Outside of the collecting hobby, I don’t think this is a universal truth.
      I wouldn’t mind at all sharing my knowledge and experience from growing up in the era with newcomers.
      And I love sharing *new* experiences I had once thought would no longer be possible for an era I believed to be long past.

      Sure, more demand when there is a limited and no longer produced supply can suck. But look what that did to the c64 community, it resulted in others taking up the mantle and manufacturing new replacement parts, from enclosures down to PBCs, to making new accessories to bridge the ages, such as a modem-emulator that connects over wifi and the Internet.

    3. I know the feeling.
      On the bright side, some of the systems that were out of my reach when I was a kid (because scrappers would pay more for them to extract the gold from) will be saved instead of destroyed and melted down for scrap as long as this ‘fad’ lasts.

      Thankfully for better or for worse, I still have a ton of old microcomputers I saved from the heap or collected as a kid. Now the challenge is to organize the mess, figure out what needs work, figure out what’s beyond saving, do the work on them, and display them whenever possible for people who wish to have a go or play with them, and keep enough that I can give away items to people who really express interest, but the market being silly has passed them by as being an affordable thing to play with.
      COVID-19 has really put a dent in my effort to do those things.
      An old computer is best experienced beat up, cranky, with flaws, and at your disposal to do silly things with instead of a no touch perfection museum exhibit.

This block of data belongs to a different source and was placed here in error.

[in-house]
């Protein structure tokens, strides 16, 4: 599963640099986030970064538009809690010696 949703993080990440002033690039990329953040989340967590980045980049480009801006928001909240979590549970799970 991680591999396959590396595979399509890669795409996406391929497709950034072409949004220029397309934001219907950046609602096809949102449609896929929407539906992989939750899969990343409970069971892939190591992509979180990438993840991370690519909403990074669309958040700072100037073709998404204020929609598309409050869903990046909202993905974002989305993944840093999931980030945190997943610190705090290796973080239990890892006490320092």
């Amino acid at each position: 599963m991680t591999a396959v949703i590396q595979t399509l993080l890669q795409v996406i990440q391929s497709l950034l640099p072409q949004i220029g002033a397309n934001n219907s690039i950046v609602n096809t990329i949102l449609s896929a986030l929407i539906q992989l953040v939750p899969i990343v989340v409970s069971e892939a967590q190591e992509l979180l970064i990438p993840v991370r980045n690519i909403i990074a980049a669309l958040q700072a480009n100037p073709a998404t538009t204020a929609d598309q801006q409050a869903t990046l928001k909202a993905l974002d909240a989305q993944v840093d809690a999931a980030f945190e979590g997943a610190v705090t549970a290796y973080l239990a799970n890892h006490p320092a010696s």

I think it’s neat that people think these pieces of junk are cool even though it now limits my ability to get spare parts monetarily.

      No one’s making new actual SID/VIC chips, 8088’s, unibus ethernet cards, AppleIIGS motherboards, 5×86 133’s, FDIV bugged pentium 75’s, 68040 mac quadras, athlon 550’s or MFM hard drive spinny disks, so if as much of the current supply as there is survives the garbage heap, that’s a good thing.

      Also documentation I could have only dreamed of when I started wanting my own computer and building them up from people’s discarded junk is now available, as well as alternate methods of producing programming and loading files into said machines. I still remember a time of worrying about the difference between 720KB double density 3 1/2″ disks and the high density 1.44MB, use the 1.44MB to write things on that 720KB floppy and depending on the exact scenario and how forgiving that 720KB drive is you are gonna have a very bad day!

      It’s really fun when you realize that the single board computer you have emulating something like an MFM hard drive is hundreds of times more powerful than the computer you have it hooked up to.